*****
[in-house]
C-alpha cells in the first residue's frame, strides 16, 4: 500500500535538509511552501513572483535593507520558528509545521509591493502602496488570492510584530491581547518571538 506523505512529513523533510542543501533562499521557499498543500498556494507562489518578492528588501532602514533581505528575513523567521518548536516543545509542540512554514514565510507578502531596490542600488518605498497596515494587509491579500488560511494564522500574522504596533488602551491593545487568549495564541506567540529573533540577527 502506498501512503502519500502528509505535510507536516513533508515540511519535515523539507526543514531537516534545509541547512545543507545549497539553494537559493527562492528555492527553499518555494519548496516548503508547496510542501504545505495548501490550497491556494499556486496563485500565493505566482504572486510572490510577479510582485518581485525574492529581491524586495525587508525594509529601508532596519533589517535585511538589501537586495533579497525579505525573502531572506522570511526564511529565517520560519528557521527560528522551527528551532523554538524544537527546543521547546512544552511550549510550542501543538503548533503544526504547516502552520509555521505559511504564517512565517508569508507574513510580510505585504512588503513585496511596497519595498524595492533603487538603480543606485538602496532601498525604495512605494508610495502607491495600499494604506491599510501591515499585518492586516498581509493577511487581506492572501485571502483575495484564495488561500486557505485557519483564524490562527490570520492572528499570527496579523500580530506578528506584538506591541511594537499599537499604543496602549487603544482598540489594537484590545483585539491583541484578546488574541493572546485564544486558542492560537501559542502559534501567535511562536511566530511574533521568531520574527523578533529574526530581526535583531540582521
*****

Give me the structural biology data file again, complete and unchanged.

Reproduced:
[in-house]
C-alpha cells in the first residue's frame, strides 16, 4: 500500500535538509511552501513572483535593507520558528509545521509591493502602496488570492510584530491581547518571538 506523505512529513523533510542543501533562499521557499498543500498556494507562489518578492528588501532602514533581505528575513523567521518548536516543545509542540512554514514565510507578502531596490542600488518605498497596515494587509491579500488560511494564522500574522504596533488602551491593545487568549495564541506567540529573533540577527 502506498501512503502519500502528509505535510507536516513533508515540511519535515523539507526543514531537516534545509541547512545543507545549497539553494537559493527562492528555492527553499518555494519548496516548503508547496510542501504545505495548501490550497491556494499556486496563485500565493505566482504572486510572490510577479510582485518581485525574492529581491524586495525587508525594509529601508532596519533589517535585511538589501537586495533579497525579505525573502531572506522570511526564511529565517520560519528557521527560528522551527528551532523554538524544537527546543521547546512544552511550549510550542501543538503548533503544526504547516502552520509555521505559511504564517512565517508569508507574513510580510505585504512588503513585496511596497519595498524595492533603487538603480543606485538602496532601498525604495512605494508610495502607491495600499494604506491599510501591515499585518492586516498581509493577511487581506492572501485571502483575495484564495488561500486557505485557519483564524490562527490570520492572528499570527496579523500580530506578528506584538506591541511594537499599537499604543496602549487603544482598540489594537484590545483585539491583541484578546488574541493572546485564544486558542492560537501559542502559534501567535511562536511566530511574533521568531520574527523578533529574526530581526535583531540582521